TV continues to offer the most varied and satisfying entertainment for people who are willing to invest some time learning what they like. This variety of quality programing can be found either on demand or on DVD – all you have to do is make the effort to look for it.
One show to look for is the USA drama “White Collar.” Now in it’s third season, “White Collar” is a traditional procedural drama that resolves itself by the end of every episode. Seasons 1 and 2 were driven by a second plot thread that provided some flimsy momentum through the arc of the season. This thread has been wisely abandoned in season 3 in order to focus more on character development.
Season 3, now airing on USA and available through many on demand services, maintains the high bar set by previous seasons delivering another solid set of pure-entertainment television. What “White Collar” achieves is rare and in direct contrast to much of today’s “heavy does it” critically lauded shows. “White Collar” simply entertains. Imagine that!
“White Collar” offers no commentary on anything happening in the world today, no shocking or explicit scenes of violence, and no pretentious aspiration for edginess. “White Collar” is the epitome of a guilty pleasure – succeeding at being merely entertaining. It is like a delicious piece of non-nutritious yellow cake with chocolate frosting – and just as satisfying!
This is because “White Collar” owes more to “Gilmore Girls” than “Law and Order.” It’s witty, often zippy, dialog is checkered with obscure references that will send you to Wikipedia during the commercial break. There is even a white collar glossary website to help viewers understand them. This smartness is what makes the show so much fun.
It’s obvious that creator and producer Jeff Eastin is a writer writing for himself and having a blast doing so. Penning the majority of the episodes himself his scripts never dumb down plots or dialog. Clearly he assumes the audience is smart and paying attention.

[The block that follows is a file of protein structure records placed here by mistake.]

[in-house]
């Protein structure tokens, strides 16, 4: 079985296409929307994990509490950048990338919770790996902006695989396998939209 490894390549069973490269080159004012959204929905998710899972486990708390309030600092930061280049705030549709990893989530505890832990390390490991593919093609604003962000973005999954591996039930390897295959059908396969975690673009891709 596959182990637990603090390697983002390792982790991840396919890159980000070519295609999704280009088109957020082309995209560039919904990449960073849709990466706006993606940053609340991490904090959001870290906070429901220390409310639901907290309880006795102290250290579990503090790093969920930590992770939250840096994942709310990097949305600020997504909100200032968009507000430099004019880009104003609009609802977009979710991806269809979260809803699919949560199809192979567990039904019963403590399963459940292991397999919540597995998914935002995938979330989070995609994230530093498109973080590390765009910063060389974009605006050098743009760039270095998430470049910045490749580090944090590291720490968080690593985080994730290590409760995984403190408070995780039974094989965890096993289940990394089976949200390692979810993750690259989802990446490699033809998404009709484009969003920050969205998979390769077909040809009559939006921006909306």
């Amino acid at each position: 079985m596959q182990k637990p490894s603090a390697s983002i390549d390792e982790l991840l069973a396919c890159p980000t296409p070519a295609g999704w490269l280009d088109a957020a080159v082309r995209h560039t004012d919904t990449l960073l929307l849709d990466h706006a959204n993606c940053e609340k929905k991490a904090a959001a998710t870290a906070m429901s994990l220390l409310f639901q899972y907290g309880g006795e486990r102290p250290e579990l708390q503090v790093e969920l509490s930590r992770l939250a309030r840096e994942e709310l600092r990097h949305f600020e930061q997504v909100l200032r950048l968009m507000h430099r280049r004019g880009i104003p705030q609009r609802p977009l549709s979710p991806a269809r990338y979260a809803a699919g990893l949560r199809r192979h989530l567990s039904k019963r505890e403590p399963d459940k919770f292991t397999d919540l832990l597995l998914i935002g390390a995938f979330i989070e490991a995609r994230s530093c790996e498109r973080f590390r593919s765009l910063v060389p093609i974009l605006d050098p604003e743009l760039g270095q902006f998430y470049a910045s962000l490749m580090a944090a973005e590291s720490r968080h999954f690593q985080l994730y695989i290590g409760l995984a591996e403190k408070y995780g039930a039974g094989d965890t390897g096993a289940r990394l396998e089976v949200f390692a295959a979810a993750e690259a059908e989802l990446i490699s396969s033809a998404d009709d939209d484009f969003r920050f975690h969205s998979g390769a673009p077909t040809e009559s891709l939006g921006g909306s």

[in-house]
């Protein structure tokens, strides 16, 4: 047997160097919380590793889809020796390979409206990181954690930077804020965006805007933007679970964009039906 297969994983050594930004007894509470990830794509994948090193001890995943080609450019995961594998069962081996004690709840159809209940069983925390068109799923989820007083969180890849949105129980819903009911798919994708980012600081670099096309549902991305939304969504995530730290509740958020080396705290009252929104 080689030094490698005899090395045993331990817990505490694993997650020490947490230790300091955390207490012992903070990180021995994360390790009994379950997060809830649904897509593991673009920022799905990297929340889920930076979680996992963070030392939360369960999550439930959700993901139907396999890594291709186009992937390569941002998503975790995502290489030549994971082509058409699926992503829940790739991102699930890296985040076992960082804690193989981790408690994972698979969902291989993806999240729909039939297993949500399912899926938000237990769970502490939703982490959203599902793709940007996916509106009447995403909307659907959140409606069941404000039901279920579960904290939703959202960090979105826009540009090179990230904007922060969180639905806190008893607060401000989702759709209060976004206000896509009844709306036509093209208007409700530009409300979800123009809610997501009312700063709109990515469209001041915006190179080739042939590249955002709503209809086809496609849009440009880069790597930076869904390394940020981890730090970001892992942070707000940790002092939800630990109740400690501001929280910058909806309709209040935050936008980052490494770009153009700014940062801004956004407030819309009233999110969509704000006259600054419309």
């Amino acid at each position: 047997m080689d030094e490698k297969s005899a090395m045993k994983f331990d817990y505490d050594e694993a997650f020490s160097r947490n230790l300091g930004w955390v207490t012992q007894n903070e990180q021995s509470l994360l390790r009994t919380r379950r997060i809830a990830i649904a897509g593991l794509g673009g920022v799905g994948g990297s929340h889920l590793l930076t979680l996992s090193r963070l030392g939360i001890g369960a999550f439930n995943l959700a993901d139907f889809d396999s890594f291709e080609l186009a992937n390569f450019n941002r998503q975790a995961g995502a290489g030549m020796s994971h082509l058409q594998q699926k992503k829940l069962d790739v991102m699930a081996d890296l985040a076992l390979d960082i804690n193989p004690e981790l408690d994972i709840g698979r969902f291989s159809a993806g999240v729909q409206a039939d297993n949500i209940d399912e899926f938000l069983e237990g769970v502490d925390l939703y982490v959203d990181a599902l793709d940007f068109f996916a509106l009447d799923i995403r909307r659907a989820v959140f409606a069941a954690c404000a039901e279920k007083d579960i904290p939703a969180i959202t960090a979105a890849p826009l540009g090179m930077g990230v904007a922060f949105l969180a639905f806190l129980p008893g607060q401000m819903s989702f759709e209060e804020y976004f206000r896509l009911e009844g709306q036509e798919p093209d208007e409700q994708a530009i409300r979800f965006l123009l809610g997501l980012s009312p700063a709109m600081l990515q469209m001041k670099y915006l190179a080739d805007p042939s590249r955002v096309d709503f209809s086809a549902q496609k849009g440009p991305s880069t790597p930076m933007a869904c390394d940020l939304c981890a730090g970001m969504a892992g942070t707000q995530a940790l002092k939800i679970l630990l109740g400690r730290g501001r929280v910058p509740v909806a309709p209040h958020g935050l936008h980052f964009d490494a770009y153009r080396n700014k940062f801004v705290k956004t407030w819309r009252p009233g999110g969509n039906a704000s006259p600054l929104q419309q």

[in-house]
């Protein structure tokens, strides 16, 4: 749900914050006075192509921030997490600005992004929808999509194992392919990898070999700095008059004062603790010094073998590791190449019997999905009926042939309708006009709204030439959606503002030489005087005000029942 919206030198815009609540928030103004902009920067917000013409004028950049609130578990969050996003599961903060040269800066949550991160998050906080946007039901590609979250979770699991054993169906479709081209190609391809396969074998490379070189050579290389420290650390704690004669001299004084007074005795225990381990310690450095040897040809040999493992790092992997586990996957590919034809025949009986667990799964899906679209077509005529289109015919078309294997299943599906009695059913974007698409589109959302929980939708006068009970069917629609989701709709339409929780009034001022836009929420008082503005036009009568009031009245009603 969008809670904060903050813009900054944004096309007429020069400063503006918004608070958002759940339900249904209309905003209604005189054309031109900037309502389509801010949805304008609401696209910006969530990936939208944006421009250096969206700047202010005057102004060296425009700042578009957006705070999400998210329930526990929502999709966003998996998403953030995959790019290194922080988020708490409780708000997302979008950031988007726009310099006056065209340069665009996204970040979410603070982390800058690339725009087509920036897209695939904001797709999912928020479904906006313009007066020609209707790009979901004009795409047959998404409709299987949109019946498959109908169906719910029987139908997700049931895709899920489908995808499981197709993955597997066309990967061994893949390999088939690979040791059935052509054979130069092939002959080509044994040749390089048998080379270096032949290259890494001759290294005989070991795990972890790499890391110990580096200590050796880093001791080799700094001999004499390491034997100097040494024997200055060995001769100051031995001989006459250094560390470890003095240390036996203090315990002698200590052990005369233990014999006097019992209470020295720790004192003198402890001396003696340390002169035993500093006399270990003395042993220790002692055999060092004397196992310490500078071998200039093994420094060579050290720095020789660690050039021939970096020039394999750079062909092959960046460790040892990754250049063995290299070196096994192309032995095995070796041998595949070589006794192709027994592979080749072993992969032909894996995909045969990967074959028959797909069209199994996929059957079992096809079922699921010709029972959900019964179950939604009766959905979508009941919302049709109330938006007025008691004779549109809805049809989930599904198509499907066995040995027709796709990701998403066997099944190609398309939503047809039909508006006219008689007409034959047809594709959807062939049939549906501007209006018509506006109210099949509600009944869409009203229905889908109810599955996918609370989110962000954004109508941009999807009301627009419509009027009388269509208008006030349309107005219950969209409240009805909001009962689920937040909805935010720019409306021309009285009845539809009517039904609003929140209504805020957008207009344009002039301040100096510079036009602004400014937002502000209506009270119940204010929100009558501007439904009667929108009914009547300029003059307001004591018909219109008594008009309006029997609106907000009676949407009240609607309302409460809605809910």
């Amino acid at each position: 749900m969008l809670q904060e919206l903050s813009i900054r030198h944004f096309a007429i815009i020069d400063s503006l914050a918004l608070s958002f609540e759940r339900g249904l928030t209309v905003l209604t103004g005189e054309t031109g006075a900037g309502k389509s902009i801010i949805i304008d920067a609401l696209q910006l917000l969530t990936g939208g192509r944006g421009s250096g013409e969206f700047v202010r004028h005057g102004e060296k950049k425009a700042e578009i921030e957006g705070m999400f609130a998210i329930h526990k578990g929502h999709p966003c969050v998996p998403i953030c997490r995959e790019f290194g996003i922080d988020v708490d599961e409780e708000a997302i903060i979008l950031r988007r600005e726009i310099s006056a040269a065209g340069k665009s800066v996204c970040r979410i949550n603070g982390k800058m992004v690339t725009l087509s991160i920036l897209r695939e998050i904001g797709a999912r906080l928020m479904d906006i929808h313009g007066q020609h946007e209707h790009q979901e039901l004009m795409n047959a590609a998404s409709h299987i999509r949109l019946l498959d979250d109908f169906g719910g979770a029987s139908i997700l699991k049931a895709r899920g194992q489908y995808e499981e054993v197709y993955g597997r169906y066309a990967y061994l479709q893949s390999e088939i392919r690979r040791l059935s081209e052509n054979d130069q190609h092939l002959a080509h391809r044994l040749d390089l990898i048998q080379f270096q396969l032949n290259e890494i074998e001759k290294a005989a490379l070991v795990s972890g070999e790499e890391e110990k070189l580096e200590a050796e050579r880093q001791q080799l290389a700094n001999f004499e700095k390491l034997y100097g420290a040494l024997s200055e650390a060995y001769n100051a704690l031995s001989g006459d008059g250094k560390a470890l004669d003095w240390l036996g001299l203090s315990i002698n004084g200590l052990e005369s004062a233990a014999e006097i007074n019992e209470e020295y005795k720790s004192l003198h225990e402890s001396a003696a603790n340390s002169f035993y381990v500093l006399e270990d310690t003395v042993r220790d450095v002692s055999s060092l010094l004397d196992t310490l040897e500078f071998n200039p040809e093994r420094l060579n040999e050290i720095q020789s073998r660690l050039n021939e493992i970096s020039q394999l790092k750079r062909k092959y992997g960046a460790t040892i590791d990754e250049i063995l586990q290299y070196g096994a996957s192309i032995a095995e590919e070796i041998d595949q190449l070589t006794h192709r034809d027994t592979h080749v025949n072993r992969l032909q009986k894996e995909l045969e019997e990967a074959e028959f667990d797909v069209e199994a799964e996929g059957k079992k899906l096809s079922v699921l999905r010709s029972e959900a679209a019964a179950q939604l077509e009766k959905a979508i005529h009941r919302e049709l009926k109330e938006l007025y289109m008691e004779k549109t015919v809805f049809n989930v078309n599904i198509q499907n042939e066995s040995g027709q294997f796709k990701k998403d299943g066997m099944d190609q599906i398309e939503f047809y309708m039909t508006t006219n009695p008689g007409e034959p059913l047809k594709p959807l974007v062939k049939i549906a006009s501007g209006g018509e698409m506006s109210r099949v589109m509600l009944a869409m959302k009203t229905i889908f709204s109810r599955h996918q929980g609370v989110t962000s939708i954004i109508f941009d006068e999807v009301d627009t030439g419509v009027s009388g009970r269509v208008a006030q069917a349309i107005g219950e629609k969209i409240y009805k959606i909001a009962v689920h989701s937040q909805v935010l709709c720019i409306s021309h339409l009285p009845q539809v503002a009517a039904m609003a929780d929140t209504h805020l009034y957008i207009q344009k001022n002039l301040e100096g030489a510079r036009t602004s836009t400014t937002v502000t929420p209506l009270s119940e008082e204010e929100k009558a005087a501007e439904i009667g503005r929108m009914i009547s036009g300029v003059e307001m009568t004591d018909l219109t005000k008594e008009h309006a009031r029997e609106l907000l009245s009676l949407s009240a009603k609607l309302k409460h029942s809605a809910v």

For those who don’t know “White Collar” tells the story of the impossibly-charming former-conman Neal Caffrey (played by appropriately impossibly-handsome Matt Bomer). Caffrey is released early from prison to the aid the FBI, under the guidance of Agent Peter Burke (Tim DeKay), thwart the weekly parade of fraudsters by outwitting them in the midst of their various schemes. Burke tries to keep Caffrey’s formidable skills in check and on track, but finds himself falling under his spell questioning what Caffrey is really up to.The excellent ensemble is rounded out by Caffrey’s former partner-in-crime Mozzie (Willie Garson) and Burke’s wife Elizabeth (Tifsani Theissen).
The shows energy and drive is primarily derived from the relationships between these four main characters. There is a warmth and sincerity in these relationships that seems authentic and something new to TV. The relationship between Burke and Caffrey, agent and criminal. is interesting in the mutual respect they have for each other. In a similar but lesser degree Mr. and Mrs. Burke successful marriage has real warmth and a sense of fun toward each often not seen. It’s a credit to the cast that these and the other supporting players never stray into camp or silliness.
The real star here is in the character of Neal Caffrey and the irresistible turn given by actor Mr. Bomer. If you ever scratched your head when your parents retold the virtues of Cary Grant, watching Caffrey might help you understand what they were talking about. With Caffrey you will see the closest embodiment to Grant in a very long time. Caffrey/Bomer is suave, sophisticated, smart, confident, and handsome – the kind of person who would typically piss you off. Yet in the the hands of Bomer you somehow like him.
So if you want some pure entertainment, and you want to be charmed – you should check out “White Collar” – you too may be surprised to looking forward to the next episode.